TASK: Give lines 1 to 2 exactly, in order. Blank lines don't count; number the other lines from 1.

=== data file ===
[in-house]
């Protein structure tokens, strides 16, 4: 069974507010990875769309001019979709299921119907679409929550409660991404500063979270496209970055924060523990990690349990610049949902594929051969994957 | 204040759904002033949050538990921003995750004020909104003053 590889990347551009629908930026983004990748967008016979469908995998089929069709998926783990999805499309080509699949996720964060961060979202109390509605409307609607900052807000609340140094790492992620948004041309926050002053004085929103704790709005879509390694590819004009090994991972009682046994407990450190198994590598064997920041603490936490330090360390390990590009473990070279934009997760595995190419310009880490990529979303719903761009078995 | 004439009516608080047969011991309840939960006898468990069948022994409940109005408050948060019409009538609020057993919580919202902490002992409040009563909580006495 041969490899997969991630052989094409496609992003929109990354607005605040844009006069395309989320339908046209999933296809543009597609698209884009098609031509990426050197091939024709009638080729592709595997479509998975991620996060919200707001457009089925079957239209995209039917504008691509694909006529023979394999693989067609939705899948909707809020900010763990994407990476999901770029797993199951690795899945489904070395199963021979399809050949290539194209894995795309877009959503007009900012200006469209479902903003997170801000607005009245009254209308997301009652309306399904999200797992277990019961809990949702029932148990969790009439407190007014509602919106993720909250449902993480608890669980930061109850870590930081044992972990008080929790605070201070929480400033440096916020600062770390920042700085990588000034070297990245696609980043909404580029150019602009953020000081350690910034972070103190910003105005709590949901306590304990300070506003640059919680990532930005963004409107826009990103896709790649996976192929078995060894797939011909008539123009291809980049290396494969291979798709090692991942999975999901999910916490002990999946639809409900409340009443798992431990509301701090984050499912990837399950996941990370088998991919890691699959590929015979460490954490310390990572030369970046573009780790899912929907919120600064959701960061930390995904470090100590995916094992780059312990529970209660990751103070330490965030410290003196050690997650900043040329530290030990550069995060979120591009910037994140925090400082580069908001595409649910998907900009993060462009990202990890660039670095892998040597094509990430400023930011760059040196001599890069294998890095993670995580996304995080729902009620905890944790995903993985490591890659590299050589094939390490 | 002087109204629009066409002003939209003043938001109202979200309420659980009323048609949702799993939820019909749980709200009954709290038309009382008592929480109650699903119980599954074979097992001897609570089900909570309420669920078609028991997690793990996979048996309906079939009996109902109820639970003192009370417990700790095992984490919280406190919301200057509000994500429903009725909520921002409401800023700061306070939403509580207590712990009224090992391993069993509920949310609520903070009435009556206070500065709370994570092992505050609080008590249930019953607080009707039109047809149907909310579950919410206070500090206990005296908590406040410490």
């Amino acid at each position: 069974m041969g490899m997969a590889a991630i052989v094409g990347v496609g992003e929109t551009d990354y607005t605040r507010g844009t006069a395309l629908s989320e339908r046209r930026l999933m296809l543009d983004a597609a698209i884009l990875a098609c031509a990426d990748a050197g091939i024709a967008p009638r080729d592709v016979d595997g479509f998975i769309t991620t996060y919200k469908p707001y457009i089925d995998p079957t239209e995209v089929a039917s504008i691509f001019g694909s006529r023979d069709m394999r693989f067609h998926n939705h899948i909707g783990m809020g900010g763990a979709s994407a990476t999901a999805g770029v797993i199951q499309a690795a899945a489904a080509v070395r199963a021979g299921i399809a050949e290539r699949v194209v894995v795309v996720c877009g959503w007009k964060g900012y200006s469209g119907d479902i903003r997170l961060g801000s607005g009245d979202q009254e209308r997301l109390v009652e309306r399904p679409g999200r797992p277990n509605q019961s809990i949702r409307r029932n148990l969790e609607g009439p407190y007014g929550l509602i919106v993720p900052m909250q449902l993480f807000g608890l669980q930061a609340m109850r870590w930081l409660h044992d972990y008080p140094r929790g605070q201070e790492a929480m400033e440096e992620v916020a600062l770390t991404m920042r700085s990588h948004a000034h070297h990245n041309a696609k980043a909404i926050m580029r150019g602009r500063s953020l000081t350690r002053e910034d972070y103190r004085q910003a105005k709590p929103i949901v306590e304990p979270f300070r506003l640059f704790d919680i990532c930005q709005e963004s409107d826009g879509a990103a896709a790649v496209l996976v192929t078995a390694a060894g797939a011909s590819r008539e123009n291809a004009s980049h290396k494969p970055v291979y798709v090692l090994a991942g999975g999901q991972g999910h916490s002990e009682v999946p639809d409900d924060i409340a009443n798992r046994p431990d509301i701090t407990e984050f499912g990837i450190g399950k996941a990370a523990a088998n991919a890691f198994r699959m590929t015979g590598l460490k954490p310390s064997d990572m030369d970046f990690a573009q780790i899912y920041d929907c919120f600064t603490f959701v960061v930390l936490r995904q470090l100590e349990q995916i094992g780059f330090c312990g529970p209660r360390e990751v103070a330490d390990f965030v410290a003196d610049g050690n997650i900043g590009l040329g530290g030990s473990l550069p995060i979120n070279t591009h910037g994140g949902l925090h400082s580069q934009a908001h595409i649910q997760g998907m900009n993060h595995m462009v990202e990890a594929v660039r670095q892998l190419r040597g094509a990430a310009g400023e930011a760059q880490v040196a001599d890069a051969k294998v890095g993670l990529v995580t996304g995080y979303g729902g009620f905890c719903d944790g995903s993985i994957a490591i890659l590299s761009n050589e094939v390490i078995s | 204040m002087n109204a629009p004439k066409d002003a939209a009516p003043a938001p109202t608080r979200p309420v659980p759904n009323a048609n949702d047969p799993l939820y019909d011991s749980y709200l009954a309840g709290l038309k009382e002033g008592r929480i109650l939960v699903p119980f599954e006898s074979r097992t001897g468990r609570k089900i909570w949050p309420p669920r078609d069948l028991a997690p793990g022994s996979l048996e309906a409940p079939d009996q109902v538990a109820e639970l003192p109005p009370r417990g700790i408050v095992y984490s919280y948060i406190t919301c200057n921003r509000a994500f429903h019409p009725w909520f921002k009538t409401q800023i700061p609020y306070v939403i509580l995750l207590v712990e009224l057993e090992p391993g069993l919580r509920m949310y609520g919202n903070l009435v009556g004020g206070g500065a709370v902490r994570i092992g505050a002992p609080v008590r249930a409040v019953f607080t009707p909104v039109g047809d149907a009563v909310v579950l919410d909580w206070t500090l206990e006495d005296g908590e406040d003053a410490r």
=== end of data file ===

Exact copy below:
[in-house]
């Protein structure tokens, strides 16, 4: 069974507010990875769309001019979709299921119907679409929550409660991404500063979270496209970055924060523990990690349990610049949902594929051969994957 | 204040759904002033949050538990921003995750004020909104003053 590889990347551009629908930026983004990748967008016979469908995998089929069709998926783990999805499309080509699949996720964060961060979202109390509605409307609607900052807000609340140094790492992620948004041309926050002053004085929103704790709005879509390694590819004009090994991972009682046994407990450190198994590598064997920041603490936490330090360390390990590009473990070279934009997760595995190419310009880490990529979303719903761009078995 | 004439009516608080047969011991309840939960006898468990069948022994409940109005408050948060019409009538609020057993919580919202902490002992409040009563909580006495 041969490899997969991630052989094409496609992003929109990354607005605040844009006069395309989320339908046209999933296809543009597609698209884009098609031509990426050197091939024709009638080729592709595997479509998975991620996060919200707001457009089925079957239209995209039917504008691509694909006529023979394999693989067609939705899948909707809020900010763990994407990476999901770029797993199951690795899945489904070395199963021979399809050949290539194209894995795309877009959503007009900012200006469209479902903003997170801000607005009245009254209308997301009652309306399904999200797992277990019961809990949702029932148990969790009439407190007014509602919106993720909250449902993480608890669980930061109850870590930081044992972990008080929790605070201070929480400033440096916020600062770390920042700085990588000034070297990245696609980043909404580029150019602009953020000081350690910034972070103190910003105005709590949901306590304990300070506003640059919680990532930005963004409107826009990103896709790649996976192929078995060894797939011909008539123009291809980049290396494969291979798709090692991942999975999901999910916490002990999946639809409900409340009443798992431990509301701090984050499912990837399950996941990370088998991919890691699959590929015979460490954490310390990572030369970046573009780790899912929907919120600064959701960061930390995904470090100590995916094992780059312990529970209660990751103070330490965030410290003196050690997650900043040329530290030990550069995060979120591009910037994140925090400082580069908001595409649910998907900009993060462009990202990890660039670095892998040597094509990430400023930011760059040196001599890069294998890095993670995580996304995080729902009620905890944790995903993985490591890659590299050589094939390490 | 002087109204629009066409002003939209003043938001109202979200309420659980009323048609949702799993939820019909749980709200009954709290038309009382008592929480109650699903119980599954074979097992001897609570089900909570309420669920078609028991997690793990996979048996309906079939009996109902109820639970003192009370417990700790095992984490919280406190919301200057509000994500429903009725909520921002409401800023700061306070939403509580207590712990009224090992391993069993509920949310609520903070009435009556206070500065709370994570092992505050609080008590249930019953607080009707039109047809149907909310579950919410206070500090206990005296908590406040410490």